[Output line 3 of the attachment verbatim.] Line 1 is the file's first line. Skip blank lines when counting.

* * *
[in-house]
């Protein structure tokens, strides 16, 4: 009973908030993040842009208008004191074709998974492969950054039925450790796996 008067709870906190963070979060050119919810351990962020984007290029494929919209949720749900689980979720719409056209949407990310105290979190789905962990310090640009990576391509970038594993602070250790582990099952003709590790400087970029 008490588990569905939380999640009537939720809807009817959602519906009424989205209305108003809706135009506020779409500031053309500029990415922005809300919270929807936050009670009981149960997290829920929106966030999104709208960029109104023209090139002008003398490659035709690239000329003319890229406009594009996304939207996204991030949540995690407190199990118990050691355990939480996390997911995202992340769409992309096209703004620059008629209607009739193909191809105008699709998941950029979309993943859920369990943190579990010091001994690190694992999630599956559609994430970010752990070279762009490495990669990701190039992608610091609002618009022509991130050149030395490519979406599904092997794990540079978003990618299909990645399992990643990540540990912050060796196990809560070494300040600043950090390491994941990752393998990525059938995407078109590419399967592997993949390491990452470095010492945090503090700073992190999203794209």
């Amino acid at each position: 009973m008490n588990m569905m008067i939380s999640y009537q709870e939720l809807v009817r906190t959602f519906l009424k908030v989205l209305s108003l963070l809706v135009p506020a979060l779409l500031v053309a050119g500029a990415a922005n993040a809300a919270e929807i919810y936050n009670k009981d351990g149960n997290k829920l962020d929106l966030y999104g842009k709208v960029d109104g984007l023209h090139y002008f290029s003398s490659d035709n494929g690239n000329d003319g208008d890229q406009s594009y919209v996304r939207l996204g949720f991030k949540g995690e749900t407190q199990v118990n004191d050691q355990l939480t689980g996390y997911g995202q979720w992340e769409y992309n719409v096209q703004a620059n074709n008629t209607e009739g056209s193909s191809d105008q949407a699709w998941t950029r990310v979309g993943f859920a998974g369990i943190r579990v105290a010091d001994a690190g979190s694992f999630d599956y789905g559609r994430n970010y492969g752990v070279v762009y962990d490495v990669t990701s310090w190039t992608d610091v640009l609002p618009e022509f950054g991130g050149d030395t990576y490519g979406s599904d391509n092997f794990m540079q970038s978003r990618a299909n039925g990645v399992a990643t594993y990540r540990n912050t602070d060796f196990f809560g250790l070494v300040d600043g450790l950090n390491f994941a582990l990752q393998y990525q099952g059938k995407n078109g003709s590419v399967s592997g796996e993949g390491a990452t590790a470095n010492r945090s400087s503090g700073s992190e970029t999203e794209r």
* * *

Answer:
């Amino acid at each position: 009973m008490n588990m569905m008067i939380s999640y009537q709870e939720l809807v009817r906190t959602f519906l009424k908030v989205l209305s108003l963070l809706v135009p506020a979060l779409l500031v053309a050119g500029a990415a922005n993040a809300a919270e929807i919810y936050n009670k009981d351990g149960n997290k829920l962020d929106l966030y999104g842009k709208v960029d109104g984007l023209h090139y002008f290029s003398s490659d035709n494929g690239n000329d003319g208008d890229q406009s594009y919209v996304r939207l996204g949720f991030k949540g995690e749900t407190q199990v118990n004191d050691q355990l939480t689980g996390y997911g995202q979720w992340e769409y992309n719409v096209q703004a620059n074709n008629t209607e009739g056209s193909s191809d105008q949407a699709w998941t950029r990310v979309g993943f859920a998974g369990i943190r579990v105290a010091d001994a690190g979190s694992f999630d599956y789905g559609r994430n970010y492969g752990v070279v762009y962990d490495v990669t990701s310090w190039t992608d610091v640009l609002p618009e022509f950054g991130g050149d030395t990576y490519g979406s599904d391509n092997f794990m540079q970038s978003r990618a299909n039925g990645v399992a990643t594993y990540r540990n912050t602070d060796f196990f809560g250790l070494v300040d600043g450790l950090n390491f994941a582990l990752q393998y990525q099952g059938k995407n078109g003709s590419v399967s592997g796996e993949g390491a990452t590790a470095n010492r945090s400087s503090g700073s992190e970029t999203e794209r």